Chapter 7 Bankruptcy is one of the types of bankruptcy that is available to individuals. The below information regarding Chapter 7 Bankruptcy for individuals is part of the notice that is required by 11 U.S.C. U.S.C. § 342(b). Debt relief attorneys, such as bankruptcy attorney Joseph Battaglia, are required to provide this information to individuals who are seeking information regarding bankruptcy relief, and whose debts are primarily consumer debts. If you are such an individual, please read on for more information.
Notice Regarding Chapter 7 Required by 11 U.S.C. § 342(b)
Chapter 7 is for individuals who have financial difficulty preventing them from paying their debts and who are willing to allow their non-exempt property to be used to pay their creditors. The primary purpose of filing under chapter 7 is to have your debts discharged. The bankruptcy discharge relieves you after bankruptcy from having to pay many of your pre-bankruptcy debts. Exceptions exist for particular debts, and liens on property may still be enforced after discharge.For example, a creditor may have the right to foreclose a home mortgage or repossess an automobile. However, if the court finds that you have committed certain kinds of improper conduct described in the Bankruptcy Code, the court may deny your discharge. You should know that even if you file chapter 7 and you receive a discharge, some debts are not discharged under the law. Therefore, you may still be responsible to pay:
- most taxes;
- most student loans;
- domestic support and property settlement obligations;
- most fines, penalties, forfeitures, and criminal restitution obligations; and
- certain debts that are not listed in your bankruptcy papers.
You may also be required to pay debts arising from:
- fraud or theft;
- fraud or defalcation while acting in breach of fiduciary capacity;
- intentional injuries that you inflicted; and
- death or personal injury caused by operating a motor vehicle, vessel, or aircraft while intoxicated from alcohol or drugs.
If your debts are primarily consumer debts, the court can dismiss your chapter 7 case if it finds that you have enough income to repay creditors a certain amount. You must file Chapter 7 Statement of Your Current Monthly Income (Official Form 122A–1) if you are an individual filing for bankruptcy under chapter 7. This form will determine your current monthly income and compare whether your income is more than the median income that applies in your state.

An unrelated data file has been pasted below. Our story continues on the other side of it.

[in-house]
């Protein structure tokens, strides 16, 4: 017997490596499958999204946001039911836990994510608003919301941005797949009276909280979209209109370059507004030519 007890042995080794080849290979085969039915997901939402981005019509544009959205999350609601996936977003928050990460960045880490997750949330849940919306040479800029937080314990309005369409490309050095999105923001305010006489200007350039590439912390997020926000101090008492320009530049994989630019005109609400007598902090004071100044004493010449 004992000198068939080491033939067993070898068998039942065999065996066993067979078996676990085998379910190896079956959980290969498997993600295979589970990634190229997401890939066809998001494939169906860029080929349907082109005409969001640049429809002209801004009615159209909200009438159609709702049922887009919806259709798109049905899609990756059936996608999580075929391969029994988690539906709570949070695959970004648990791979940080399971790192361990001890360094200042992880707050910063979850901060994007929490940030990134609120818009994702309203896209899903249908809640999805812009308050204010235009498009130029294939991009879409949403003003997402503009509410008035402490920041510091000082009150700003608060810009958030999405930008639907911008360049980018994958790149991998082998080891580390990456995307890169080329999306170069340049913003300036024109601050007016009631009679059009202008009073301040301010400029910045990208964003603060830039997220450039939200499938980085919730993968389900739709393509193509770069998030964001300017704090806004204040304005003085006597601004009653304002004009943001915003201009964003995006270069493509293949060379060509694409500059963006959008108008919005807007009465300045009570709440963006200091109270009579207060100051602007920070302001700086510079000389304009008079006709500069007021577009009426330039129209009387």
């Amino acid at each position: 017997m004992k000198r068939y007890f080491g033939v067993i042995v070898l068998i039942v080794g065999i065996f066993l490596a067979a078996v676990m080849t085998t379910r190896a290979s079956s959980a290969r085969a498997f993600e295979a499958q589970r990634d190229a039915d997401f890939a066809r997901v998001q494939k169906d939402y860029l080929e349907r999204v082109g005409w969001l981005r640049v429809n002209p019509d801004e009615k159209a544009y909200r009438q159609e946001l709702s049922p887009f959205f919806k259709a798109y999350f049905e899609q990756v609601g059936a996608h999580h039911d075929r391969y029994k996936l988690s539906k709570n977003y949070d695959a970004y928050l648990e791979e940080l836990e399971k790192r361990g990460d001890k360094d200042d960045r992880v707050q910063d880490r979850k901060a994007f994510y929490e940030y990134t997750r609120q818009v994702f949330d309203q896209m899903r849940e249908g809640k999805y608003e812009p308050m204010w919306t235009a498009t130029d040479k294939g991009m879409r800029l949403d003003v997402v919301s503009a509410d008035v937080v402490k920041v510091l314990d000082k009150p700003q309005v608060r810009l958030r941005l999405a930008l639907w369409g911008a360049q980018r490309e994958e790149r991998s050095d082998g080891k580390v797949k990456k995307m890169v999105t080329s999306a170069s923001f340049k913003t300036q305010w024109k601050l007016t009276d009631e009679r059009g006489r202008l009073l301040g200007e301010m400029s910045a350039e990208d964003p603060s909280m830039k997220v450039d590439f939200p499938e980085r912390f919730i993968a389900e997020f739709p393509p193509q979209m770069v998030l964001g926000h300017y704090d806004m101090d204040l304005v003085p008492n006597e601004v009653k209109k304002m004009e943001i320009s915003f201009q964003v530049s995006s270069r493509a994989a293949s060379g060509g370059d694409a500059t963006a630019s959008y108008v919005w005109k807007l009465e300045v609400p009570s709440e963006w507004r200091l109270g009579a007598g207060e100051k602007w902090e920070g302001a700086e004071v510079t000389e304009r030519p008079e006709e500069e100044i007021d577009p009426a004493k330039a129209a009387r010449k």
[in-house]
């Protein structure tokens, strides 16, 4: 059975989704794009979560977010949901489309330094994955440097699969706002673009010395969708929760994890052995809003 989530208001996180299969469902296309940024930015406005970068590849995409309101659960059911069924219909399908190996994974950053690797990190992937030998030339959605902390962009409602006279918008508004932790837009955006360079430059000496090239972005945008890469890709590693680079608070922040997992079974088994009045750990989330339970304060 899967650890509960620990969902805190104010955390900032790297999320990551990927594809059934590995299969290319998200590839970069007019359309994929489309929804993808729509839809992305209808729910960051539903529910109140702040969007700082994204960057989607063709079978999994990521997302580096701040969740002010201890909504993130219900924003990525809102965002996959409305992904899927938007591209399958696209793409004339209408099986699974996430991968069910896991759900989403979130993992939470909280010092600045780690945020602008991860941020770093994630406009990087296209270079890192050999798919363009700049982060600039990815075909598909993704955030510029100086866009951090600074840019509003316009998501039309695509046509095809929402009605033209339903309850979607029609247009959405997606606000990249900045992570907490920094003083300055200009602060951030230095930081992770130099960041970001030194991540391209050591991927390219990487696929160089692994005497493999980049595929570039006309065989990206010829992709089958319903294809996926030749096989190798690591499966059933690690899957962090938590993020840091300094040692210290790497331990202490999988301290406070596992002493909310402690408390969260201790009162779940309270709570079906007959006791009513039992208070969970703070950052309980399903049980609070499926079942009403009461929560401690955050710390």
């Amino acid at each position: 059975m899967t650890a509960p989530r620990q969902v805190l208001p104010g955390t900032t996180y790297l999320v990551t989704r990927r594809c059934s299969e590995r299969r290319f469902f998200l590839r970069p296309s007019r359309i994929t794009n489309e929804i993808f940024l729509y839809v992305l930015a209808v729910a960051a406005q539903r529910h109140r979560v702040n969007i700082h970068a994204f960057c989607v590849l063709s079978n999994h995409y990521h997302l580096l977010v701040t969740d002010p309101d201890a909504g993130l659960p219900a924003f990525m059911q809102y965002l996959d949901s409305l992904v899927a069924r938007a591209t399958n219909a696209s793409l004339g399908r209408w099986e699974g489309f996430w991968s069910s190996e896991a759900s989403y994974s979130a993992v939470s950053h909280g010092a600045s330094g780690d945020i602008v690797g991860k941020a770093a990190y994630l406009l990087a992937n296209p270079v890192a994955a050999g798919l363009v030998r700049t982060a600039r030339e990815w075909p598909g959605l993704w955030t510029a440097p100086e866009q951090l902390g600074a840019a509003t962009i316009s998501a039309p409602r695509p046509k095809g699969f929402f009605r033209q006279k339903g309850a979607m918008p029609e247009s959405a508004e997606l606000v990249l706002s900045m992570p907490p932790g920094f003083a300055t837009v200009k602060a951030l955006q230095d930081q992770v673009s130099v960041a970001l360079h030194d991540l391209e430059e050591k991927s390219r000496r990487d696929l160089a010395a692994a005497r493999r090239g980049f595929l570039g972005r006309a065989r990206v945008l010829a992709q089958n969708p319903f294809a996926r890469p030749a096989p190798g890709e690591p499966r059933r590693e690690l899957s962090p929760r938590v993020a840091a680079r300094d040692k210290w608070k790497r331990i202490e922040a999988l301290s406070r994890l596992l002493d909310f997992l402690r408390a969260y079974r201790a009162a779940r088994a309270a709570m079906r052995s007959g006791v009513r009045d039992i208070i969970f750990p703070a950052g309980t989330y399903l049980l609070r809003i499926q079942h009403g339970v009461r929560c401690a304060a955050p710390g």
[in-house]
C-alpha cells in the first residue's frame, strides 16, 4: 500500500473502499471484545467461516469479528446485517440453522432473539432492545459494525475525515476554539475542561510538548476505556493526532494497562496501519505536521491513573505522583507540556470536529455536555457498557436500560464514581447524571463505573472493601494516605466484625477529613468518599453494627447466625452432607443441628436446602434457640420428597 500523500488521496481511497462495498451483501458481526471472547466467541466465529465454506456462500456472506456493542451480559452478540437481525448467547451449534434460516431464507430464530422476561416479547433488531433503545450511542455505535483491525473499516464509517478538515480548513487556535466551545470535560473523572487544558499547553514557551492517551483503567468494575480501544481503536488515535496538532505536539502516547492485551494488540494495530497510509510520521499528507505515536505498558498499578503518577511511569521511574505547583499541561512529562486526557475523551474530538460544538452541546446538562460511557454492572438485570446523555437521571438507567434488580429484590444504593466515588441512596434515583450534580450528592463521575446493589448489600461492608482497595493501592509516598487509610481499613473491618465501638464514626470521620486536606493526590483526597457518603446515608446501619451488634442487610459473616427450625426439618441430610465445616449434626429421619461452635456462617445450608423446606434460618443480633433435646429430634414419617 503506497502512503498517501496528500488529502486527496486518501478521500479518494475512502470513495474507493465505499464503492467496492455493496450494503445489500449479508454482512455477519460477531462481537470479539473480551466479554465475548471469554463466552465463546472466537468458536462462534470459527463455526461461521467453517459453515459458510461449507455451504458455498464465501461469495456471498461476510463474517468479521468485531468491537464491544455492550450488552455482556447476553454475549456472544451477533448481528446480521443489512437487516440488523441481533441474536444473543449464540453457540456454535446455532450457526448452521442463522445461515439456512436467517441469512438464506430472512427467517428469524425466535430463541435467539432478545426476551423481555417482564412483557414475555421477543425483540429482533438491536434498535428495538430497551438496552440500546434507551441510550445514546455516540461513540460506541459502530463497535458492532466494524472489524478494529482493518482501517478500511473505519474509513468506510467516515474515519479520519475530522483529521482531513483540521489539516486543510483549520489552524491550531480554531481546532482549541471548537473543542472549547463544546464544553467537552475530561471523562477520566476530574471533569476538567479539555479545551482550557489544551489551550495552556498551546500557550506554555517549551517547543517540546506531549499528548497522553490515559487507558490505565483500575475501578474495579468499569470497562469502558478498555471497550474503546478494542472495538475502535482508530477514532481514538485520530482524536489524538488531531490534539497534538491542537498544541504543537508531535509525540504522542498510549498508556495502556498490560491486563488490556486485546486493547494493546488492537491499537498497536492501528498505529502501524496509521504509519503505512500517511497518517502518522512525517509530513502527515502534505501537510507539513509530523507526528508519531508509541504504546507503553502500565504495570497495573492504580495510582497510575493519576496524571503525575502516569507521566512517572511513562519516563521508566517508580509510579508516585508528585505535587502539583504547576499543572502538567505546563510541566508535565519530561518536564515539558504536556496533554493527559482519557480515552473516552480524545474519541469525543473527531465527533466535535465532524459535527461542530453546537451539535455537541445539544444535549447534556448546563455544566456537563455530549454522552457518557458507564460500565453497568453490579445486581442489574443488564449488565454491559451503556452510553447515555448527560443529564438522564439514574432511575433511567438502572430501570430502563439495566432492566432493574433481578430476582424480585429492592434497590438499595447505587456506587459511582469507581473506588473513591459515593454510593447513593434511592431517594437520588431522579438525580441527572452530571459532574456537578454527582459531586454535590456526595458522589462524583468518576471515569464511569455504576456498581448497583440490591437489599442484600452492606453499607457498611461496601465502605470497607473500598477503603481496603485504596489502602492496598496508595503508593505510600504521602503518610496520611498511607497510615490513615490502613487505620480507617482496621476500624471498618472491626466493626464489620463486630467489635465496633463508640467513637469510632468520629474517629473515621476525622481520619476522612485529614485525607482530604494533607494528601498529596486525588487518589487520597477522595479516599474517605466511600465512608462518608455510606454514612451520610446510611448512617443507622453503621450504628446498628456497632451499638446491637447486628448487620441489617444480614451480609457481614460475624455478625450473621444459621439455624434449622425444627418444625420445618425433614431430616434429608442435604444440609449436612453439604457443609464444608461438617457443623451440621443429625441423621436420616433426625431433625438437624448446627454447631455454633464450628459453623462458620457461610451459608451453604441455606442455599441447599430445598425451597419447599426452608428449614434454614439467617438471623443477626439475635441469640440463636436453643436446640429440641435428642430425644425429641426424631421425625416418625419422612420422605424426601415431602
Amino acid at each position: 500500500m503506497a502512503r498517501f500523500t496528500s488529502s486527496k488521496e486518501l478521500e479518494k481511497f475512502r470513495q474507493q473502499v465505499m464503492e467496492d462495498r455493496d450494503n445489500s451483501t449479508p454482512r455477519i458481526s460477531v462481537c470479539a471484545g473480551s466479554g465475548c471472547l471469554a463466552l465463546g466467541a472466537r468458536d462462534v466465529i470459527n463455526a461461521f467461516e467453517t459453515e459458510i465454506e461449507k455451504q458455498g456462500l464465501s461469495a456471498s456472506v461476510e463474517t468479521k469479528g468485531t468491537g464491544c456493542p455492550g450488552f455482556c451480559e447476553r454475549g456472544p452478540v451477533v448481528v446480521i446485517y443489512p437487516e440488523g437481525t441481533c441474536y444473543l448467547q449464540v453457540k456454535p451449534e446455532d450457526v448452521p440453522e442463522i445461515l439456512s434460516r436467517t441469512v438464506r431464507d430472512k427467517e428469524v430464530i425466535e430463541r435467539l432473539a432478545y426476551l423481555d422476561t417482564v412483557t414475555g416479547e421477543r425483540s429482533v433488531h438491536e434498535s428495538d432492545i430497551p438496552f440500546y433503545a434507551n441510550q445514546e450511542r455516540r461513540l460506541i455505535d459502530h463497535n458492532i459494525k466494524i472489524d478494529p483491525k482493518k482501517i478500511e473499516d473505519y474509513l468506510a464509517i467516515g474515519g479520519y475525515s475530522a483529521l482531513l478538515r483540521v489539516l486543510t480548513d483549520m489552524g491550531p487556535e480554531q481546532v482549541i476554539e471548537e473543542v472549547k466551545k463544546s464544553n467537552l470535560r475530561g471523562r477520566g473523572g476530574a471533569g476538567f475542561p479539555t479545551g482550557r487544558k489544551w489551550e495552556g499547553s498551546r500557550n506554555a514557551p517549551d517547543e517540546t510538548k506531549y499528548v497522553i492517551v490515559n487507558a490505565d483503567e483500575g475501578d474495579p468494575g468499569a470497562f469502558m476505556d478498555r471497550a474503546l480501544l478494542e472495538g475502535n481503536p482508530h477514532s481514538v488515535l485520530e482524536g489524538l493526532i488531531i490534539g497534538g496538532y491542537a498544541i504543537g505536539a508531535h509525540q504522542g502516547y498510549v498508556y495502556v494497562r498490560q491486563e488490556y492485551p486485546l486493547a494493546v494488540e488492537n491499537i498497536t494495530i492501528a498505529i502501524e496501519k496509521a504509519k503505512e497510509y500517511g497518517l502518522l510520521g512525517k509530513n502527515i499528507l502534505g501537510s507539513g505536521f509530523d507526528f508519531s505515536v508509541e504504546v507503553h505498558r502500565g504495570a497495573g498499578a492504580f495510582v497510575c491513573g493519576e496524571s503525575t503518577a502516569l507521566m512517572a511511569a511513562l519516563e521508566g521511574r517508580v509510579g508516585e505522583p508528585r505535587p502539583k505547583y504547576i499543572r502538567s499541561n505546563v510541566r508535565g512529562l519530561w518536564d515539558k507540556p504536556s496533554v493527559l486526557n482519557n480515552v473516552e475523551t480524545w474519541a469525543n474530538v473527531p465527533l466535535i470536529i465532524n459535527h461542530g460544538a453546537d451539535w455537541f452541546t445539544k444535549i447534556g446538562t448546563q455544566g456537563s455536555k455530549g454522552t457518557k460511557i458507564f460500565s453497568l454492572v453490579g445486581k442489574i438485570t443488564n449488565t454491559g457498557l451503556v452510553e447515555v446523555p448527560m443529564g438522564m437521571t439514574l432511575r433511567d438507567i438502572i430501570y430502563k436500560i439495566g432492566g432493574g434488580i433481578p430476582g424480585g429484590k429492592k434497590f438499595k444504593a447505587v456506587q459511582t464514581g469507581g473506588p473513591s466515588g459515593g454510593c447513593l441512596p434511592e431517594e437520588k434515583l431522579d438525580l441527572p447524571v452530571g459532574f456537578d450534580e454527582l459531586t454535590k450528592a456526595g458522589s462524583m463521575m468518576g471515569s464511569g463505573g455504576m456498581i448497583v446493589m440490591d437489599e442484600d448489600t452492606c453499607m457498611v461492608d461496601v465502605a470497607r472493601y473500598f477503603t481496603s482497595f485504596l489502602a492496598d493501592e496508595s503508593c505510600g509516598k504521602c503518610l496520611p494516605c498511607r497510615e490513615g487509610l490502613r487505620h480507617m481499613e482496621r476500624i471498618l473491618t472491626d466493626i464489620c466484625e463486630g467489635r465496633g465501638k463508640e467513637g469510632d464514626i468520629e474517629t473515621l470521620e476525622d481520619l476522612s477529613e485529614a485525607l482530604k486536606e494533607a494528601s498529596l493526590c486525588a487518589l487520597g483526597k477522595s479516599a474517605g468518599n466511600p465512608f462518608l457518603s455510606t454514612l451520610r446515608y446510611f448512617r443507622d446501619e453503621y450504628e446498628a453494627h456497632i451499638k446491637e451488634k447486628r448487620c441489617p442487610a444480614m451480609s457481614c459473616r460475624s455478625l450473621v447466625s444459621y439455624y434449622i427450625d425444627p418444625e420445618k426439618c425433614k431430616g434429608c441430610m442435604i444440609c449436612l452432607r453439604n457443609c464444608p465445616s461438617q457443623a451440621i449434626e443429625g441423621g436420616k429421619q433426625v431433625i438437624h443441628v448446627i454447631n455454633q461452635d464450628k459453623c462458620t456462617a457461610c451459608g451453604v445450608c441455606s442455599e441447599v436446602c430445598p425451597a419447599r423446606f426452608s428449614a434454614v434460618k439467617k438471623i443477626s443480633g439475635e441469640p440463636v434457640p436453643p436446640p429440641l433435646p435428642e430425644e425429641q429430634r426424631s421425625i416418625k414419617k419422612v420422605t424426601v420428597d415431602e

If your income is not above the median for your state, you will not have to complete the other chapter 7 form, the Chapter 7 Means Test Calculation (Official Form 122A–2).
If your income is above the median for your state, you must file a second form —the Chapter 7 Means Test Calculation (Official Form 122A–2). The calculations on the form—sometimes called the Means Test—deduct from your income living expenses and payments on certain debts to determine any amount available to pay unsecured creditors.
If your income is more than the median income for your state of residence and family size, depending on the results of the Means Test, the U.S. trustee, bankruptcy administrator, or creditors can file a motion to dismiss your case under § 707(b) of the Bankruptcy Code. If a motion is filed, the court will decide if your case should be dismissed. To avoid dismissal, you may choose to proceed under another chapter of the Bankruptcy Code.
If you are an individual filing for chapter 7 bankruptcy, the trustee may sell your property to pay your debts, subject to your right to exempt the property or a portion of the proceeds from the sale of the property. The property, and the proceeds from property that your bankruptcy trustee sells or liquidates that you are entitled to, is called exempt property. Exemptions may enable you to keep your home, a car, clothing, and household items or to receive some of the proceeds if the property is sold.
Exemptions are not automatic.To exempt property, you must list it on Schedule C: The Property You Claim as Exempt (Official Form 106C). If you do not list the property, the trustee may sell it and pay all of the proceeds to your creditors.
– end of notice required by 11 U.S.C. § 342(b) –
Chapter 7 Bankruptcy is Complex
Well, let’s be honest, any chapter of bankruptcy is complex. However, with the grave consequences that could result form an improper chapter 7 filing (as opposed to improperly filing under another chapter, such as Chapter 13), it is highly recommended to have competent legal counsel representing and guiding you through the process. Bradenton bankruptcy attorney Joseph Battaglia has filed hundreds of chapter 7 cases on behalf of individuals like you. Contact him today to schedule a consultation. There is no cost or obligation for bankruptcy consultations.